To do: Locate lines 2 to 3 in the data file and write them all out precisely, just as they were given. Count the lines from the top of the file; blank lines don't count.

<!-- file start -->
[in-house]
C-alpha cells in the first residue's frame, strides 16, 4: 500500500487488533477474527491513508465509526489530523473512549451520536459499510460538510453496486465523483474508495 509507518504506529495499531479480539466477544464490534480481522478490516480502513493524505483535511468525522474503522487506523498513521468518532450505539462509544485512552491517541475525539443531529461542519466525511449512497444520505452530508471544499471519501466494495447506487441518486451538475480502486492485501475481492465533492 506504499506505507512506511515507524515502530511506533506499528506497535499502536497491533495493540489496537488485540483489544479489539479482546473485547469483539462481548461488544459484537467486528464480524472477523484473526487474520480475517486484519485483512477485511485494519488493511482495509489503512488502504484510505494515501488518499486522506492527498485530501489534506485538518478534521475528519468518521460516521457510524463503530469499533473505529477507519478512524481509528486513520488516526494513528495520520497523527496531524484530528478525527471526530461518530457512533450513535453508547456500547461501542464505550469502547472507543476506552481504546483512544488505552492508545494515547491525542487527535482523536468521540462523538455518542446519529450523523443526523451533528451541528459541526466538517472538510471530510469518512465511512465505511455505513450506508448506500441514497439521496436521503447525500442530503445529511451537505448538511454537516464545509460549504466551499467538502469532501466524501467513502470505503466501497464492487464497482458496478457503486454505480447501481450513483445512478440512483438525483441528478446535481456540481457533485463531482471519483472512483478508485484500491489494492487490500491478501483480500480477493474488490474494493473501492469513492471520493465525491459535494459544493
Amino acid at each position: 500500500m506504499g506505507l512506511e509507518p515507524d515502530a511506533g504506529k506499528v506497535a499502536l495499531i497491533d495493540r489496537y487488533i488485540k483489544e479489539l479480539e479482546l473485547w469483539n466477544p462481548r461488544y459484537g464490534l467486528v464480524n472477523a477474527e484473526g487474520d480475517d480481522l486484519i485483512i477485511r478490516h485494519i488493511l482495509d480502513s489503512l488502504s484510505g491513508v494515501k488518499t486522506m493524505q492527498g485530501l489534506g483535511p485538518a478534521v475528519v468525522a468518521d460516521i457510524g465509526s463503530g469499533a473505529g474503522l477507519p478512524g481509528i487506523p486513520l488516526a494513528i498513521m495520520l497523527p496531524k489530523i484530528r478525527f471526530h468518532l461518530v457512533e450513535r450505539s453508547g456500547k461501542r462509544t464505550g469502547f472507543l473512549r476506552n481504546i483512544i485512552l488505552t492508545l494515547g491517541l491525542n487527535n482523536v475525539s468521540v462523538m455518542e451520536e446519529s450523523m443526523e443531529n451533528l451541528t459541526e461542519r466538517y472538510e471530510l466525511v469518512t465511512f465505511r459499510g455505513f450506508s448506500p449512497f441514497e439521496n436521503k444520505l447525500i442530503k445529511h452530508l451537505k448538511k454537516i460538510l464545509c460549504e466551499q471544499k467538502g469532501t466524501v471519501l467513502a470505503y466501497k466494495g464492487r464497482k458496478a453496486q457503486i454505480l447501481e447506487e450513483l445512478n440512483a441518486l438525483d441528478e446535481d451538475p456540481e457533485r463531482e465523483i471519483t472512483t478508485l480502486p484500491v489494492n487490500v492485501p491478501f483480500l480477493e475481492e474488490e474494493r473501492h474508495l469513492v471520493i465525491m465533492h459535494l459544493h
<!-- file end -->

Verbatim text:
C-alpha cells in the first residue's frame, strides 16, 4: 500500500487488533477474527491513508465509526489530523473512549451520536459499510460538510453496486465523483474508495 509507518504506529495499531479480539466477544464490534480481522478490516480502513493524505483535511468525522474503522487506523498513521468518532450505539462509544485512552491517541475525539443531529461542519466525511449512497444520505452530508471544499471519501466494495447506487441518486451538475480502486492485501475481492465533492 506504499506505507512506511515507524515502530511506533506499528506497535499502536497491533495493540489496537488485540483489544479489539479482546473485547469483539462481548461488544459484537467486528464480524472477523484473526487474520480475517486484519485483512477485511485494519488493511482495509489503512488502504484510505494515501488518499486522506492527498485530501489534506485538518478534521475528519468518521460516521457510524463503530469499533473505529477507519478512524481509528486513520488516526494513528495520520497523527496531524484530528478525527471526530461518530457512533450513535453508547456500547461501542464505550469502547472507543476506552481504546483512544488505552492508545494515547491525542487527535482523536468521540462523538455518542446519529450523523443526523451533528451541528459541526466538517472538510471530510469518512465511512465505511455505513450506508448506500441514497439521496436521503447525500442530503445529511451537505448538511454537516464545509460549504466551499467538502469532501466524501467513502470505503466501497464492487464497482458496478457503486454505480447501481450513483445512478440512483438525483441528478446535481456540481457533485463531482471519483472512483478508485484500491489494492487490500491478501483480500480477493474488490474494493473501492469513492471520493465525491459535494459544493
Amino acid at each position: 500500500m506504499g506505507l512506511e509507518p515507524d515502530a511506533g504506529k506499528v506497535a499502536l495499531i497491533d495493540r489496537y487488533i488485540k483489544e479489539l479480539e479482546l473485547w469483539n466477544p462481548r461488544y459484537g464490534l467486528v464480524n472477523a477474527e484473526g487474520d480475517d480481522l486484519i485483512i477485511r478490516h485494519i488493511l482495509d480502513s489503512l488502504s484510505g491513508v494515501k488518499t486522506m493524505q492527498g485530501l489534506g483535511p485538518a478534521v475528519v468525522a468518521d460516521i457510524g465509526s463503530g469499533a473505529g474503522l477507519p478512524g481509528i487506523p486513520l488516526a494513528i498513521m495520520l497523527p496531524k489530523i484530528r478525527f471526530h468518532l461518530v457512533e450513535r450505539s453508547g456500547k461501542r462509544t464505550g469502547f472507543l473512549r476506552n481504546i483512544i485512552l488505552t492508545l494515547g491517541l491525542n487527535n482523536v475525539s468521540v462523538m455518542e451520536e446519529s450523523m443526523e443531529n451533528l451541528t459541526e461542519r466538517y472538510e471530510l466525511v469518512t465511512f465505511r459499510g455505513f450506508s448506500p449512497f441514497e439521496n436521503k444520505l447525500i442530503k445529511h452530508l451537505k448538511k454537516i460538510l464545509c460549504e466551499q471544499k467538502g469532501t466524501v471519501l467513502a470505503y466501497k466494495g464492487r464497482k458496478a453496486q457503486i454505480l447501481e447506487e450513483l445512478n440512483a441518486l438525483d441528478e446535481d451538475p456540481e457533485r463531482e465523483i471519483t472512483t478508485l480502486p484500491v489494492n487490500v492485501p491478501f483480500l480477493e475481492e474488490e474494493r473501492h474508495l469513492v471520493i465525491m465533492h459535494l459544493h